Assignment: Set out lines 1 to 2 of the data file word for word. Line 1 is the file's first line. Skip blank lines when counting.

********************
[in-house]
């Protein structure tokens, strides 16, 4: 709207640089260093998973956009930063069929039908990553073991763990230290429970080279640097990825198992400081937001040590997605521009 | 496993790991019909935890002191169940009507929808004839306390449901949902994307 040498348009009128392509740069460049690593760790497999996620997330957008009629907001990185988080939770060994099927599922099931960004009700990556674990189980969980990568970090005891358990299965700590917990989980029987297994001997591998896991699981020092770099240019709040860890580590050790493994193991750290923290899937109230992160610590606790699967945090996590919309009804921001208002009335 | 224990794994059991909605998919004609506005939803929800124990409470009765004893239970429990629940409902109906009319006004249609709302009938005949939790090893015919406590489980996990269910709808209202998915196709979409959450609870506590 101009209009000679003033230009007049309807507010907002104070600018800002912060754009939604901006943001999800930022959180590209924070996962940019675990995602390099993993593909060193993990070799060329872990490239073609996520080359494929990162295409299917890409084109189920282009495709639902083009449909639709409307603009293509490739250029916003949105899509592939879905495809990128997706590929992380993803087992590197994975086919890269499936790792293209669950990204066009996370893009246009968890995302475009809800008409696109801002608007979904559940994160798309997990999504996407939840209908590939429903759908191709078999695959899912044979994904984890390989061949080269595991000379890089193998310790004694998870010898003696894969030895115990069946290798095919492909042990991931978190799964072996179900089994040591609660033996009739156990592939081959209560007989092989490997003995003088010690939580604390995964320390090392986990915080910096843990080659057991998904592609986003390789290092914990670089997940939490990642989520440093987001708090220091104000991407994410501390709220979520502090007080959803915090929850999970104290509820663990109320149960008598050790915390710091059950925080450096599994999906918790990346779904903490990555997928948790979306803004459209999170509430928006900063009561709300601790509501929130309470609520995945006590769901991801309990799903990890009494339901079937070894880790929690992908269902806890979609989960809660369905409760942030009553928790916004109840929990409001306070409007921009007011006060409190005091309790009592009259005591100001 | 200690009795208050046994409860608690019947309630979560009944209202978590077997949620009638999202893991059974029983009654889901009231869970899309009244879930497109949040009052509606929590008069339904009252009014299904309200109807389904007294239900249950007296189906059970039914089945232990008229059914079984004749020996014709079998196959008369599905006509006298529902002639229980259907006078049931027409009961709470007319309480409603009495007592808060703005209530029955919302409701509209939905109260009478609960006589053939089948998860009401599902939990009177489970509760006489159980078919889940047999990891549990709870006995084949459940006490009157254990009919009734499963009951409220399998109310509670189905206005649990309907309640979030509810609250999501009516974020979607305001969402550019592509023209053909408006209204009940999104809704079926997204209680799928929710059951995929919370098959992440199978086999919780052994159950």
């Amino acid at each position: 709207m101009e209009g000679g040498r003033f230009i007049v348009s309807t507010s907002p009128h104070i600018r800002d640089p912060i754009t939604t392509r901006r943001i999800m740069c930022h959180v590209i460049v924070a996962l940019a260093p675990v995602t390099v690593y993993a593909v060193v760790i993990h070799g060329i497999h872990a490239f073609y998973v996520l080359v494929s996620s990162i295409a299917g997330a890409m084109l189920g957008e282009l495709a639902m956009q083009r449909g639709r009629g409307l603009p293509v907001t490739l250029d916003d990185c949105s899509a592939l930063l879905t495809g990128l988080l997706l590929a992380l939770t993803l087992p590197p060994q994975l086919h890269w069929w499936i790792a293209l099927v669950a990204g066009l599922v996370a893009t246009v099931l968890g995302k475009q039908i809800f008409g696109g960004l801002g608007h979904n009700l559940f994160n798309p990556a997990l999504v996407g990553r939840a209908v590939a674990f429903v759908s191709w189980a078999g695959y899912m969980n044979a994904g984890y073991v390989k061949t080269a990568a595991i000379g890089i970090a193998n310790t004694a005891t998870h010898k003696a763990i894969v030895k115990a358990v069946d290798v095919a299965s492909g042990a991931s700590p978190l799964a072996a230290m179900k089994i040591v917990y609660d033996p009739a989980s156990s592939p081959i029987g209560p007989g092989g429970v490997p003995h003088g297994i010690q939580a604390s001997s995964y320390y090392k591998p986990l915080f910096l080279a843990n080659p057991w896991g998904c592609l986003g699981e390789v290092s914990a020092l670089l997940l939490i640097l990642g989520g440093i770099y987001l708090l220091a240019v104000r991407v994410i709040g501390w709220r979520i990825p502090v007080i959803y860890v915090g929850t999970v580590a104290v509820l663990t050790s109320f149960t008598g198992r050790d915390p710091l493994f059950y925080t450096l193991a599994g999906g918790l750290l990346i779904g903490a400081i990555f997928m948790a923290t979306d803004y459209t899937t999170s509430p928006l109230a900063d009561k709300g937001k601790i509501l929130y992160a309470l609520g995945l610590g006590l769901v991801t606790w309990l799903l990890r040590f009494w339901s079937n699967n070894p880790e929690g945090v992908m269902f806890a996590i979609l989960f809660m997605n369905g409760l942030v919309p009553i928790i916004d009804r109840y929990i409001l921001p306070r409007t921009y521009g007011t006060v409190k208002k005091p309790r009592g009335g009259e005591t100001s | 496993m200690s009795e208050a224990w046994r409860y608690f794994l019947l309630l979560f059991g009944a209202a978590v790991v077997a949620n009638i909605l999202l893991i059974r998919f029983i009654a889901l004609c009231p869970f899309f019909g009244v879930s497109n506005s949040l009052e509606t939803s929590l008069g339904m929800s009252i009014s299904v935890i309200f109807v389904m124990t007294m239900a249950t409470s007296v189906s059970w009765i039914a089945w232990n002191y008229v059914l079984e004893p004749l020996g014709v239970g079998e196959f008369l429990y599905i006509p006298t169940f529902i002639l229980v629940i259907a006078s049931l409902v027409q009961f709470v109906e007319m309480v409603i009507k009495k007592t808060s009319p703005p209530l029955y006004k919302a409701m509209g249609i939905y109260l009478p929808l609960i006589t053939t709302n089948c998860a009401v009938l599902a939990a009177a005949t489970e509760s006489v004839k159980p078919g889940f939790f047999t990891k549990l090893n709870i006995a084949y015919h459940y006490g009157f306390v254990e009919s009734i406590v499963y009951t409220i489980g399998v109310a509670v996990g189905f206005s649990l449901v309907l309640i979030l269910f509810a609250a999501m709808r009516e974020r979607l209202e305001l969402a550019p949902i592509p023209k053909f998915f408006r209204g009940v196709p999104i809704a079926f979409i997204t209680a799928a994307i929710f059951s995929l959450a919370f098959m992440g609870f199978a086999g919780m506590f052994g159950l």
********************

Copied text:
[in-house]
């Protein structure tokens, strides 16, 4: 709207640089260093998973956009930063069929039908990553073991763990230290429970080279640097990825198992400081937001040590997605521009 | 496993790991019909935890002191169940009507929808004839306390449901949902994307 040498348009009128392509740069460049690593760790497999996620997330957008009629907001990185988080939770060994099927599922099931960004009700990556674990189980969980990568970090005891358990299965700590917990989980029987297994001997591998896991699981020092770099240019709040860890580590050790493994193991750290923290899937109230992160610590606790699967945090996590919309009804921001208002009335 | 224990794994059991909605998919004609506005939803929800124990409470009765004893239970429990629940409902109906009319006004249609709302009938005949939790090893015919406590489980996990269910709808209202998915196709979409959450609870506590 101009209009000679003033230009007049309807507010907002104070600018800002912060754009939604901006943001999800930022959180590209924070996962940019675990995602390099993993593909060193993990070799060329872990490239073609996520080359494929990162295409299917890409084109189920282009495709639902083009449909639709409307603009293509490739250029916003949105899509592939879905495809990128997706590929992380993803087992590197994975086919890269499936790792293209669950990204066009996370893009246009968890995302475009809800008409696109801002608007979904559940994160798309997990999504996407939840209908590939429903759908191709078999695959899912044979994904984890390989061949080269595991000379890089193998310790004694998870010898003696894969030895115990069946290798095919492909042990991931978190799964072996179900089994040591609660033996009739156990592939081959209560007989092989490997003995003088010690939580604390995964320390090392986990915080910096843990080659057991998904592609986003390789290092914990670089997940939490990642989520440093987001708090220091104000991407994410501390709220979520502090007080959803915090929850999970104290509820663990109320149960008598050790915390710091059950925080450096599994999906918790990346779904903490990555997928948790979306803004459209999170509430928006900063009561709300601790509501929130309470609520995945006590769901991801309990799903990890009494339901079937070894880790929690992908269902806890979609989960809660369905409760942030009553928790916004109840929990409001306070409007921009007011006060409190005091309790009592009259005591100001 | 200690009795208050046994409860608690019947309630979560009944209202978590077997949620009638999202893991059974029983009654889901009231869970899309009244879930497109949040009052509606929590008069339904009252009014299904309200109807389904007294239900249950007296189906059970039914089945232990008229059914079984004749020996014709079998196959008369599905006509006298529902002639229980259907006078049931027409009961709470007319309480409603009495007592808060703005209530029955919302409701509209939905109260009478609960006589053939089948998860009401599902939990009177489970509760006489159980078919889940047999990891549990709870006995084949459940006490009157254990009919009734499963009951409220399998109310509670189905206005649990309907309640979030509810609250999501009516974020979607305001969402550019592509023209053909408006209204009940999104809704079926997204209680799928929710059951995929919370098959992440199978086999919780052994159950």